Rollin White was the inventor who patented the bored-through cylinder in the US, and sold an exclusive right to this patent to Smith & Wesson. They would use it as the basis for their own work with self-contained cartridges (White’s patent was originally intended as a way to load paper cartridges form the rear of the cylinder), but when the Civil War broke out White was in an odd position. Having sold an exclusive license to his idea to S&W, he could not sell guns utilizing that system himself. He was involved in the formation of the Rollin White Arms Company in 1861, and would make .22 rimfire revolvers, but only for purchase by S&W, who acted as the seller/distributor for them.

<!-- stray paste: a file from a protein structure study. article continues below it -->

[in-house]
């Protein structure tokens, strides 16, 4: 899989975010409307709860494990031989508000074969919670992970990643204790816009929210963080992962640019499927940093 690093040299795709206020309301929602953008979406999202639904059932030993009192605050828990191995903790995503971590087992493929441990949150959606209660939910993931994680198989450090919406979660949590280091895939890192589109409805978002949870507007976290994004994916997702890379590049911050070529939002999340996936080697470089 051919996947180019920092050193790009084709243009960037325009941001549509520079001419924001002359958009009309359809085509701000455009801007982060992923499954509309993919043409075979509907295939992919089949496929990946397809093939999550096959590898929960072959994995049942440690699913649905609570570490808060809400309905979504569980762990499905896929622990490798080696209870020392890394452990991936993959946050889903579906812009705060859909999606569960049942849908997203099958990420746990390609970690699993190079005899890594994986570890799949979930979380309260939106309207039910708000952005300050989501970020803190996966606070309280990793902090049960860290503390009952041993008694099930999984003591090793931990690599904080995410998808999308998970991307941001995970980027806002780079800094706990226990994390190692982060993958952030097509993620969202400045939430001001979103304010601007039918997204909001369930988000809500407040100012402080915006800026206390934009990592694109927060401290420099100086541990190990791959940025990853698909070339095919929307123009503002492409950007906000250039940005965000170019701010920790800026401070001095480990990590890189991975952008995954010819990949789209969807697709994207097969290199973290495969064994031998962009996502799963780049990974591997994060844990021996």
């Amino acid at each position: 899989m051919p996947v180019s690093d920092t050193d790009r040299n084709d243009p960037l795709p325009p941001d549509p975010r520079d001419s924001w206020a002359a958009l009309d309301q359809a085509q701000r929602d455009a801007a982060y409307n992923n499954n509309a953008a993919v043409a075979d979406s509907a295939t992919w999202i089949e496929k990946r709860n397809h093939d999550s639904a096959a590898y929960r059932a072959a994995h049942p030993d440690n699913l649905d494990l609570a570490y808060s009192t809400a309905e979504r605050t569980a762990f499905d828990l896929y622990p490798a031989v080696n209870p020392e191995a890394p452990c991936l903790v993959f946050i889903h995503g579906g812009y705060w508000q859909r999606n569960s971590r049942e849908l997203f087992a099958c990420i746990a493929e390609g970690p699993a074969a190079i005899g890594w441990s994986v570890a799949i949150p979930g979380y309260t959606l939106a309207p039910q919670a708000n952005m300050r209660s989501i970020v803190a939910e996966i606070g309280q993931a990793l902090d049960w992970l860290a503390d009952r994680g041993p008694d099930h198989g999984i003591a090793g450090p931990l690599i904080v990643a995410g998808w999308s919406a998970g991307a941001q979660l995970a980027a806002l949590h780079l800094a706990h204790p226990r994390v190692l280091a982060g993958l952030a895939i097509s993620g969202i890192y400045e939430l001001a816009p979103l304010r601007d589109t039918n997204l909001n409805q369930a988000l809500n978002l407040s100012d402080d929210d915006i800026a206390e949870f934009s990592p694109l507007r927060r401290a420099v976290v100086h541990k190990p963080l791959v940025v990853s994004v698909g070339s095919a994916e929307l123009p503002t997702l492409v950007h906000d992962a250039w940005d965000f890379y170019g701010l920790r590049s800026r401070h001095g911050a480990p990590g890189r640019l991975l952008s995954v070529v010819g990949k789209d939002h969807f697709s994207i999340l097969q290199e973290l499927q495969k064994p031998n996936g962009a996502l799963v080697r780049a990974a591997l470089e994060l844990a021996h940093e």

White did produce one other model of pistol in an attempt to chase in on the demand for arms during the war, and this was a single shot pistol that thus did not infringe on his licensing agreement with S&W. The design was very similar to a Smith & Wesson revolver, but with a single shot tip-out breechblock in place of a cylinder. Two versions were made, a small frame in .32 rimfire and a large frame (as we are looking at today) in .38 rimfire. The small type sold reasonably well, with 3,000 made – but only 200-300 of the large type were built. Most likely, it was simply too large for people to justify as a single-shot pistol.